Actors rehearse for their upcoming performance of An Enemy of The People in the Royall Tyler Theatre March 17. The play was live streamed March 18-20 and there was limited in-person viewing. (Allison Ouellette)
Actors rehearse for their upcoming performance of An Enemy of The People in the Royall Tyler Theatre March 17. The play was live streamed March 18-20 and there was limited in-person viewing.

Allison Ouellette

It’s six feet apart for the actors of UVM Theatre’s most recent production

March 22, 2021

As the main lights dim, the only excitement filling the Royall Tyler Theater is from the actors, director and stage crew. The hustle and bustle grows backstage, as the company prepares to perform in front of a ready crew of cameras in an empty auditorium. 

This weekend the UVM theater department put on their first performance since the start of the pandemic. “An Enemy of the People” adapted by Brad Birch, premiered on March 18 and ran through March 20 for a live streamed audience. 

 The play is about a geologist who discovers a dangerous chemical in the water of a small Norwegian town and struggles with going public with the information. The play was directed by theatre professor Sarah Carleton.

Part of the reason Carleton selected “An Enemy of the People” was because of its potential to be performed in a way that conformed to all of the necessary COVID-19 regulations. It also tackles themes that are currently very relevant, including corporate greed, environmental issues and the power of the press. 

“I was looking for a play that would create great opportunities for students, but not have crowds, so limited bodies on stage,” Carleton said. “I also wanted to do something that could resonate with sort of what’s going on in the world today.”

Junior Maddie Barnes played Petra Stockmann, the daughter of the show’s protagonist. As a theater and studio art double major, Barnes was thrilled to have the opportunity to do the thing she loves again. 

Junior Maddie Barnes as Petra Stockmann and Sophomore JT McAllister as Billings rehearse for the upcoming show March 17. (Allison Ouellette )

“It’s been a really long time since anyone has been in the space rehearsing and doing scene work, or being able to interact with other people in person, so I’ve been really grateful for it,” Barnes said.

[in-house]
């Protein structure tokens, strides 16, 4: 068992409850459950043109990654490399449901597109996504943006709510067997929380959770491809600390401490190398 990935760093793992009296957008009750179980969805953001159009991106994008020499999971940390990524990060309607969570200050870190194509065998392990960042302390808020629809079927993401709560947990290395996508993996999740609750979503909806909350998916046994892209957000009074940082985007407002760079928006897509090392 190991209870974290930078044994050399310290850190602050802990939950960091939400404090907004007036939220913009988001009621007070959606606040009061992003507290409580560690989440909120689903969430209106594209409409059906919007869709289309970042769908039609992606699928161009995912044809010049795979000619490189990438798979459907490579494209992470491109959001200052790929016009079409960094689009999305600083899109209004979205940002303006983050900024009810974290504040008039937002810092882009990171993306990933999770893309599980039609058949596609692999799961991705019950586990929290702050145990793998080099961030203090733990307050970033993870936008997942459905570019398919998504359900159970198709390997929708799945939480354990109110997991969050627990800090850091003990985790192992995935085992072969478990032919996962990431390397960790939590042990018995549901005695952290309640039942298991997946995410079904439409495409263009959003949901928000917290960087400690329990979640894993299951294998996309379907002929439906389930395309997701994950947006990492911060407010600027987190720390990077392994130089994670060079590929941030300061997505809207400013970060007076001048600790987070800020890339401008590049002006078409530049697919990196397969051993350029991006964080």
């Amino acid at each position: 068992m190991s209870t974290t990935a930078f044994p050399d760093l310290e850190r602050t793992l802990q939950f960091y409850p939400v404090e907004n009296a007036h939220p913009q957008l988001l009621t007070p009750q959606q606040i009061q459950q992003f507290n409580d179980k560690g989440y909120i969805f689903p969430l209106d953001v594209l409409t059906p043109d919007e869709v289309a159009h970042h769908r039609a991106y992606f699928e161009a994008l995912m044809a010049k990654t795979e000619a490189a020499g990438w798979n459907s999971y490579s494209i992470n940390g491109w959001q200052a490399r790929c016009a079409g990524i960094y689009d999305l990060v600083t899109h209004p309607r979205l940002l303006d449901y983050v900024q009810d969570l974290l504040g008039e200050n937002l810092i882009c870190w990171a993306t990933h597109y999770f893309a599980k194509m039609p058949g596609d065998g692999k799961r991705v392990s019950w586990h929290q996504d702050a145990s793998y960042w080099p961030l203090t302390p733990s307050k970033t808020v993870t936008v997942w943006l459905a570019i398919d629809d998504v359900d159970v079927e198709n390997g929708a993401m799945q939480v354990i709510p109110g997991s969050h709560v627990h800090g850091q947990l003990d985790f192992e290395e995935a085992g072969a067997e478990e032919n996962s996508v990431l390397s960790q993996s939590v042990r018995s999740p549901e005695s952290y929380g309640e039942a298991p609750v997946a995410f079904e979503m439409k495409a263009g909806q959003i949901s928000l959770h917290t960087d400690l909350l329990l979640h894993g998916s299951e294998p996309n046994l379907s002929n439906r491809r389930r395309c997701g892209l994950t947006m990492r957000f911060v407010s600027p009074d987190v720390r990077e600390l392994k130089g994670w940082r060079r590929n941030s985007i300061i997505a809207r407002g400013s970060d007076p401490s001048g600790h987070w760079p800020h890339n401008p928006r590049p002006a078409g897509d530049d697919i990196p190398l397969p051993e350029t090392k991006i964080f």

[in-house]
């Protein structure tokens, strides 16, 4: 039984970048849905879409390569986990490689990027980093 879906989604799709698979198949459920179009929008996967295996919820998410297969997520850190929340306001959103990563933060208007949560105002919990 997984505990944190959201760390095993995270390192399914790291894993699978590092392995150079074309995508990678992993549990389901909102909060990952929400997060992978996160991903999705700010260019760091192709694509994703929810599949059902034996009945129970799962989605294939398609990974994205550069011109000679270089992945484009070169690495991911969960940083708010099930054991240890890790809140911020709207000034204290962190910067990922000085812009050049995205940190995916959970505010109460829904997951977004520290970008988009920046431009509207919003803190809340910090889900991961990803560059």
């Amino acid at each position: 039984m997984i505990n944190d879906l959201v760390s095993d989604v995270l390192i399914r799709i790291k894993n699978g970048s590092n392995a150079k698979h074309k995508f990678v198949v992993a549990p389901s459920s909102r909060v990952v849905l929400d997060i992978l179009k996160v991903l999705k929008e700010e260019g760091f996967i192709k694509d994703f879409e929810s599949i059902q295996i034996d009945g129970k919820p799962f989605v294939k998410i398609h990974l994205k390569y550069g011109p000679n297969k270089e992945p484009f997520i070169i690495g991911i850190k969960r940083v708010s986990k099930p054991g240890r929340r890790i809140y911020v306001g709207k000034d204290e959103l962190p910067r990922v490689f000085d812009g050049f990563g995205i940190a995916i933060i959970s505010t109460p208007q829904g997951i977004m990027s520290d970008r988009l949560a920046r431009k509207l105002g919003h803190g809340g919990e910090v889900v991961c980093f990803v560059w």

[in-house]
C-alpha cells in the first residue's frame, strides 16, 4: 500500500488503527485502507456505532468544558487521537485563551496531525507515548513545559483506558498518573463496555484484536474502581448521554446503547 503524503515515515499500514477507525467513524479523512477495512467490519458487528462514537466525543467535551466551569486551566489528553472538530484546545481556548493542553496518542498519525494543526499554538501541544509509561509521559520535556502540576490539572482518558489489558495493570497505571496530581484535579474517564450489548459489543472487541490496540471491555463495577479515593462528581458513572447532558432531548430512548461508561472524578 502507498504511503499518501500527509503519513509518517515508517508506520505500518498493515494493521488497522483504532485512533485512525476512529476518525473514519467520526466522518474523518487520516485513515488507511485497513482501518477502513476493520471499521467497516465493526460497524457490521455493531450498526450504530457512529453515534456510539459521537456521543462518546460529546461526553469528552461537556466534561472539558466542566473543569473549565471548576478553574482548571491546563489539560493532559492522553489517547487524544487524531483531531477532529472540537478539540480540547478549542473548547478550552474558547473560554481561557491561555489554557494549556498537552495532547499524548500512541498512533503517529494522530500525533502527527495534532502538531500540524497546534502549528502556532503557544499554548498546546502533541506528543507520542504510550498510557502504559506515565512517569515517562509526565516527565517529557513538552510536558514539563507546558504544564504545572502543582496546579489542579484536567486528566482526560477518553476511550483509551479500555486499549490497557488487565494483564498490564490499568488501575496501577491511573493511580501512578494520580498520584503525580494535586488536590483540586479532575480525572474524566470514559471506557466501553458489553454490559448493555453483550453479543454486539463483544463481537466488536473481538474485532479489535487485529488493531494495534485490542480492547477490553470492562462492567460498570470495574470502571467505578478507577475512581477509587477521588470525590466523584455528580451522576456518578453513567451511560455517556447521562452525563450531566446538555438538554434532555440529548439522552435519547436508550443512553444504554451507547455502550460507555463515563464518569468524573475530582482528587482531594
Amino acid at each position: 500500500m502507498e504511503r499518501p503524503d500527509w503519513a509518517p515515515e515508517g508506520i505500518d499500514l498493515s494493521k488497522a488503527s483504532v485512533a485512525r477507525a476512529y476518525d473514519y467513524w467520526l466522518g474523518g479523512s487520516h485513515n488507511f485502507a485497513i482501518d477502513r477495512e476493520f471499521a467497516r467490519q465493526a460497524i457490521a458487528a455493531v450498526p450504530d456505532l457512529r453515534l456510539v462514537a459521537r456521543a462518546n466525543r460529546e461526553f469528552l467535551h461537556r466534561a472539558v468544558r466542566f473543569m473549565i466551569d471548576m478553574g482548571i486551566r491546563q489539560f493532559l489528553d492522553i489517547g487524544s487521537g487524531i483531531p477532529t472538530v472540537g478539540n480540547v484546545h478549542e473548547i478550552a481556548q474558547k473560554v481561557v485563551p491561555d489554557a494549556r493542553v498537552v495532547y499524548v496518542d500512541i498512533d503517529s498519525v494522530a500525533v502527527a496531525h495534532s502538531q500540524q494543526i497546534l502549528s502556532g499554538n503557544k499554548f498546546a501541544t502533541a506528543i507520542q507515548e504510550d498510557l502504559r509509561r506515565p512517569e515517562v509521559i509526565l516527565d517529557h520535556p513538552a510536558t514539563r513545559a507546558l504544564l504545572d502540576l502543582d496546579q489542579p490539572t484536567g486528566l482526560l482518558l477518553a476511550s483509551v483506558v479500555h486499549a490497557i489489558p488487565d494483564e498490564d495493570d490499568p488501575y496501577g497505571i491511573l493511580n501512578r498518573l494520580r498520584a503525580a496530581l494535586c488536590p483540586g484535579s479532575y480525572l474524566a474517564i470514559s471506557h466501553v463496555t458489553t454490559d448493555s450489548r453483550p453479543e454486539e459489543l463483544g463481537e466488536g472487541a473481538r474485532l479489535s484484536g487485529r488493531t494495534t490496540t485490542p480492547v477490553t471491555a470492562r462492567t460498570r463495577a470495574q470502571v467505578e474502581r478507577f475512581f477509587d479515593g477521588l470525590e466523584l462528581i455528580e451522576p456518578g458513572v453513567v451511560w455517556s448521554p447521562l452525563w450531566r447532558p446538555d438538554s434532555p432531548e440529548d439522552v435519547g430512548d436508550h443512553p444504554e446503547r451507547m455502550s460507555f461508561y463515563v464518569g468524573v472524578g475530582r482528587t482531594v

Like many students, Barnes has been feeling the increased stress and fatigue caused by COVID-19. Although she was worried about the production only multiplying that stress, theater has been a refreshing break. 

“A part of me was like, I really hope that this is not just another thing that tires me out or stresses me out, but it’s become something that I can still have fun with and be passionate about like I used to be,” Barnes said.

The performing arts have been hit especially hard the past year, Barnes said. This is partly because of the logistics of theater and partly because it is not prioritized at the University. 

“The focus of where the money is going right now isn’t necessarily in the humanities or in the College of Arts and Sciences. I think the pandemic has definitely affected the arts in probably a more negative way,” Barnes said. 

Such a big part of theater is collaboration, according to Barnes. Engagement between the cast, crew and audience are the foundation of the performing arts. But the ability to interact with the directors and professors in the theater department is one of the things she missed the most, she said. 

Light board operator Shannon Smith and stage manager Riley Mulroy prepare for the first act March 17. (Allison Ouellette)

Carleton said that the pandemic has left a lot of creative people without their livelihood — not to mention their source of income. 

“It has decimated the arts. You know, so many people in the business, actors, directors, wardrobe, designers, technicians have literally had their work taken away from them for a long time,” Carleton said.

In order to comply with COVID-19 regulations, actors were masked and six feet apart throughout the entirety of the play. There were also only a few people on the stage at a time, and limited props to avoid multiple people having to touch the same surface. Limited props were not necessarily a bad thing, said Carleton. 

“I think we tend to forget how beautiful and pure just the actor and the story telling is, you know, the impact of what theater really is,” Carleton said.

After being dormant for such a long time, the performing arts have slowly started to come back and Carleton is confident they will come back with a bang. 

“I think there’ll be a kind of renaissance,” Carleton said. “I think there’s going to be renewed energy and vitality in the work, because everything’s been shuttered for so long, and I’m looking forward to that reverse of something.”

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